Politics & Government

Gender gap wide on Jenny Sanford book

South Carolina first lady Jenny Sanford autographs her book "Staying True" at Barnes and Noble Booksellers on Forest Drive.
South Carolina first lady Jenny Sanford autographs her book "Staying True" at Barnes and Noble Booksellers on Forest Drive. The State

Men are from Mars and women are from Venus, explained author John Gray in his 1992 book.

That gender divide has come to South Carolina this week.

Over dinner tables and shared bathroom sinks, men and women are facing off over first lady Jenny Sanford's new memoir, "Staying True," a chronology of her troubled 20-year marriage to Gov. Mark Sanford.

A number of S.C. men interviewed by The State say they're increasingly skeptical of the first lady because of her book, a surprisingly salacious memoir that paints a series of unflattering portrayals of the governor as a cheap, self-centered man pining for his lover.

Meanwhile, many of the state's women remain sympathetic to the soon-to-be-ex first lady, who got a big dose of what they say is undeserved humiliation last year when the governor confessed his love for his Argentine soul mate in media interviews.

Friday evening, women and a scattering of men lined up at Barnes & Noble bookstore on Forest Drive, despite snow, to buy the book and congratulate Jenny Sanford for being inspirational to women everywhere. Somewhere between 200 and 300 people were at the bookstore, most waiting in line to have the first lady sign "Staying True."

The book will debut next week at No. 8 on the New York Times bestseller list for hardcover nonfiction books, according to the book's publisher. Friday, the book ranked No. 47 on the Amazon.com list of hottest sellers. Theresa Zoro of Ballantine Books said earlier this week the company has gone back to press three times and now has 166,000 copies in print.

If the crowd at the bookstore Friday is an indication of interest, clearly women are principally buying the book. But that hasn't stopped men from having an opinion.

Democrat and publisher of Statehouse Report Andy Brack got a dose of the gender gap at a recent dinner party of Democrats, Republicans and independents when he called the first lady a hypocrite.

"We men tended to be a little tougher on (Jenny Sanford,)" Brack said. "We felt like she's the girl who cried wolf."

She says, 'I want my family to be left out of (the media). Please respect our privacy,'" Brack said, referring to Jenny Sanford's press releases last summer.

"But at every turn, there's another attempt to get media coverage," he said, referring to her book deal and interviews with magazines, TV shows and newspapers. "So after a while, you get tired of hearing how she wants to keep her life private."

The female diners were quick to counterattack.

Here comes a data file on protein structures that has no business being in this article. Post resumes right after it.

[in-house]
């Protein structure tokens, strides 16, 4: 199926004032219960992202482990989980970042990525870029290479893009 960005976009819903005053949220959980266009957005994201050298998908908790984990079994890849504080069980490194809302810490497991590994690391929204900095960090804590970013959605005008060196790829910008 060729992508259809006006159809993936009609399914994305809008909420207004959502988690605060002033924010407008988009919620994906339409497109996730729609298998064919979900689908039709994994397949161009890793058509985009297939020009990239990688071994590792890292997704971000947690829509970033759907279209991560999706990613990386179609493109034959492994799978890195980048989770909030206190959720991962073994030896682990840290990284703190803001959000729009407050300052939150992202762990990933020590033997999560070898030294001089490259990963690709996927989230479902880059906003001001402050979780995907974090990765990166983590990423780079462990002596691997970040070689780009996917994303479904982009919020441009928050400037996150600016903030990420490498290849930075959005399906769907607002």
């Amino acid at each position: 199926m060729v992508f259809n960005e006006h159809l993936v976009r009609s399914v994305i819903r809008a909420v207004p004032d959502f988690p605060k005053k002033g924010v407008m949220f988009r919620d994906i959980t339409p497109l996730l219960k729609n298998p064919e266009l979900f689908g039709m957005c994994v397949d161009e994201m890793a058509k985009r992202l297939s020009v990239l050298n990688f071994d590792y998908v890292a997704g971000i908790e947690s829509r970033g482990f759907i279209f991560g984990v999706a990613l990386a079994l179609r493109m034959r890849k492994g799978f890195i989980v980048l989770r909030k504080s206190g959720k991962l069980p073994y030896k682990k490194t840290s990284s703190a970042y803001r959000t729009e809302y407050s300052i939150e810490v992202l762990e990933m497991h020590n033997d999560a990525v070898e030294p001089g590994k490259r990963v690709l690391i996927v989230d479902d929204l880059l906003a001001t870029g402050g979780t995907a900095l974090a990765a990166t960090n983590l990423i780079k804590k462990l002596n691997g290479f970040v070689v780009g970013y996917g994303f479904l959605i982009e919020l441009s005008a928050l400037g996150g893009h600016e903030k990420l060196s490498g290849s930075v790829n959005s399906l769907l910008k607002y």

"The women seemed to cut her a little bit more slack, saying writing this was cathartic for her and maybe she needed to get it out and maybe it is helping her get through all of this and we, as men, should not be so judgmental about it," Brack said.

Will Folks, Gov. Sanford's former press secretary who is mentioned in the memoir, is one man who takes it a step further.

"As for the (Jenny Sanford) Harlequin, no I haven't read it, nor do I have any plans to. I probably won't watch the Lifetime movie either, when it comes out," said Folks who now runs the political blog FITSNEWS. "I think on some level what she's doing right now is every bit as contemptuous as what he did with his lover, and I cringe a little bit every time I read her talking about how (her children) are her top priority.

"I think it's pretty obvious that making money is her top priority, just like climbing the political ladder was his top priority," he said.


Deedie Rose of Daniel Island, who just finished the book, cut the first lady far more slack.

"I give her a lot of credit for filing for divorce even though it took her a long time to do so," said Rose, who has also been through a divorce while having small boys at home. "No matter how bad a marriage is, it's very hard to move forward with a divorce. She's on the right track."

Still, Rose is surprised by the book.

"I didn't expect so much personal stuff would be told, stuff that could have been kept quiet especially until her kids are older," Rose said. "If she needed to get it all out and write it down, she should have put it in a file folder instead of writing a book, then taken it out in 15 years and shown it to her kids."

Pat Wendling, who stood in line Friday to get her book autographed, shrugged when asked why men and women don't see eye to eye on the matter. She said her husband can't understand why she has to watch every TV interview the first lady does.

"We women just relate to her. She just seems like one of us," said Wendling, an Iowa resident in town visiting her daughter. "But my husband, he can't understand why I'm so gaga over her. Oh well."